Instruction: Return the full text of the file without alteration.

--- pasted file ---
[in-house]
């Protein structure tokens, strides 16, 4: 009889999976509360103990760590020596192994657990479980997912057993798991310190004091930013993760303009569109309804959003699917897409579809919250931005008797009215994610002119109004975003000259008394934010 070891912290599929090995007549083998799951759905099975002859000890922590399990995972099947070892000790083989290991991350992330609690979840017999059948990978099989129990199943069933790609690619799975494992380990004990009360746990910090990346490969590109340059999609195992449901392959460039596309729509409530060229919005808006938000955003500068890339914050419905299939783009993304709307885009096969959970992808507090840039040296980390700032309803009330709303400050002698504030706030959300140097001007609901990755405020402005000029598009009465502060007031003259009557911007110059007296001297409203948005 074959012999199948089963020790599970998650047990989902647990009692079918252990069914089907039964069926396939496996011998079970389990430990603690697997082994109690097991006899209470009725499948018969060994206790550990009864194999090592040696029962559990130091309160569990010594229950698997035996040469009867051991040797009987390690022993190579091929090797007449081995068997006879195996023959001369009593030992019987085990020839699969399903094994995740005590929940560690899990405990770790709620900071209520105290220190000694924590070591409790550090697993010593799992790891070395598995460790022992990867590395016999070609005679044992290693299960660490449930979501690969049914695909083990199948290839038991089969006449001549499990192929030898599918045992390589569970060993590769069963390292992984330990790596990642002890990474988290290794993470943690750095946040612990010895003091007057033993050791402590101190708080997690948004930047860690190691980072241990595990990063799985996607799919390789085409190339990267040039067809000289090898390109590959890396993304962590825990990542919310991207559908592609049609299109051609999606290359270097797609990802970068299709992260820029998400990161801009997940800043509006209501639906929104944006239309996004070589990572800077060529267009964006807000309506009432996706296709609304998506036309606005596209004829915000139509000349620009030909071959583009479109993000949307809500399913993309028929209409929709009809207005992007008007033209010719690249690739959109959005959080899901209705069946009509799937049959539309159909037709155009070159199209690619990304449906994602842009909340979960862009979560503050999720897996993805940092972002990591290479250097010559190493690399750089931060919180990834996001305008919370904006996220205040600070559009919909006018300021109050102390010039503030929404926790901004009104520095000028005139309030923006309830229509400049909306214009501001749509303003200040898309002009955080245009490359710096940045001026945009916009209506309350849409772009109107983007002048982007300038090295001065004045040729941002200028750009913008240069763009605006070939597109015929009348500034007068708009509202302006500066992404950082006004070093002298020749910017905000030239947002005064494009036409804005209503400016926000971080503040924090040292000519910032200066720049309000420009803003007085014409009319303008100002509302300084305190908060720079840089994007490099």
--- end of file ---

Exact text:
[in-house]
């Protein structure tokens, strides 16, 4: 009889999976509360103990760590020596192994657990479980997912057993798991310190004091930013993760303009569109309804959003699917897409579809919250931005008797009215994610002119109004975003000259008394934010 070891912290599929090995007549083998799951759905099975002859000890922590399990995972099947070892000790083989290991991350992330609690979840017999059948990978099989129990199943069933790609690619799975494992380990004990009360746990910090990346490969590109340059999609195992449901392959460039596309729509409530060229919005808006938000955003500068890339914050419905299939783009993304709307885009096969959970992808507090840039040296980390700032309803009330709303400050002698504030706030959300140097001007609901990755405020402005000029598009009465502060007031003259009557911007110059007296001297409203948005 074959012999199948089963020790599970998650047990989902647990009692079918252990069914089907039964069926396939496996011998079970389990430990603690697997082994109690097991006899209470009725499948018969060994206790550990009864194999090592040696029962559990130091309160569990010594229950698997035996040469009867051991040797009987390690022993190579091929090797007449081995068997006879195996023959001369009593030992019987085990020839699969399903094994995740005590929940560690899990405990770790709620900071209520105290220190000694924590070591409790550090697993010593799992790891070395598995460790022992990867590395016999070609005679044992290693299960660490449930979501690969049914695909083990199948290839038991089969006449001549499990192929030898599918045992390589569970060993590769069963390292992984330990790596990642002890990474988290290794993470943690750095946040612990010895003091007057033993050791402590101190708080997690948004930047860690190691980072241990595990990063799985996607799919390789085409190339990267040039067809000289090898390109590959890396993304962590825990990542919310991207559908592609049609299109051609999606290359270097797609990802970068299709992260820029998400990161801009997940800043509006209501639906929104944006239309996004070589990572800077060529267009964006807000309506009432996706296709609304998506036309606005596209004829915000139509000349620009030909071959583009479109993000949307809500399913993309028929209409929709009809207005992007008007033209010719690249690739959109959005959080899901209705069946009509799937049959539309159909037709155009070159199209690619990304449906994602842009909340979960862009979560503050999720897996993805940092972002990591290479250097010559190493690399750089931060919180990834996001305008919370904006996220205040600070559009919909006018300021109050102390010039503030929404926790901004009104520095000028005139309030923006309830229509400049909306214009501001749509303003200040898309002009955080245009490359710096940045001026945009916009209506309350849409772009109107983007002048982007300038090295001065004045040729941002200028750009913008240069763009605006070939597109015929009348500034007068708009509202302006500066992404950082006004070093002298020749910017905000030239947002005064494009036409804005209503400016926000971080503040924090040292000519910032200066720049309000420009803003007085014409009319303008100002509302300084305190908060720079840089994007490099």